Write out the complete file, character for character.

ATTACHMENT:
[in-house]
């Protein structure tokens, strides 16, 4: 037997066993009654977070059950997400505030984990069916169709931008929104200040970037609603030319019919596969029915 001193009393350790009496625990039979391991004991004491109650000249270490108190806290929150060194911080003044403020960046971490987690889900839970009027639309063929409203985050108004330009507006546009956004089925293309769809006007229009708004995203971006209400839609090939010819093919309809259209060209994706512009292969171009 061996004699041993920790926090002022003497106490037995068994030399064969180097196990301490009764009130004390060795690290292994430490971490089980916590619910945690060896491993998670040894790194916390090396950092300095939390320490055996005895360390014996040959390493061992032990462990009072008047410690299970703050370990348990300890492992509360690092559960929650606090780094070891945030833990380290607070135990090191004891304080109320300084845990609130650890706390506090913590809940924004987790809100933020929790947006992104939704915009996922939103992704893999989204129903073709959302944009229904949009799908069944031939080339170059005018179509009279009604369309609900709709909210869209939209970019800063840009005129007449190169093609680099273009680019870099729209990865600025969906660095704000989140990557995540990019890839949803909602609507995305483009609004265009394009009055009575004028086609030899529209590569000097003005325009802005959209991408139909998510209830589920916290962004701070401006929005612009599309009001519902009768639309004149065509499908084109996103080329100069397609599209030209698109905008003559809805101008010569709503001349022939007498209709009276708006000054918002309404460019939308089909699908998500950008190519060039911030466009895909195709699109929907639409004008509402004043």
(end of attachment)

[in-house]
């Protein structure tokens, strides 16, 4: 037997066993009654977070059950997400505030984990069916169709931008929104200040970037609603030319019919596969029915 001193009393350790009496625990039979391991004991004491109650000249270490108190806290929150060194911080003044403020960046971490987690889900839970009027639309063929409203985050108004330009507006546009956004089925293309769809006007229009708004995203971006209400839609090939010819093919309809259209060209994706512009292969171009 061996004699041993920790926090002022003497106490037995068994030399064969180097196990301490009764009130004390060795690290292994430490971490089980916590619910945690060896491993998670040894790194916390090396950092300095939390320490055996005895360390014996040959390493061992032990462990009072008047410690299970703050370990348990300890492992509360690092559960929650606090780094070891945030833990380290607070135990090191004891304080109320300084845990609130650890706390506090913590809940924004987790809100933020929790947006992104939704915009996922939103992704893999989204129903073709959302944009229904949009799908069944031939080339170059005018179509009279009604369309609900709709909210869209939209970019800063840009005129007449190169093609680099273009680019870099729209990865600025969906660095704000989140990557995540990019890839949803909602609507995305483009609004265009394009009055009575004028086609030899529209590569000097003005325009802005959209991408139909998510209830589920916290962004701070401006929005612009599309009001519902009768639309004149065509499908084109996103080329100069397609599209030209698109905008003559809805101008010569709503001349022939007498209709009276708006000054918002309404460019939308089909699908998500950008190519060039911030466009895909195709699109929907639409004008509402004043």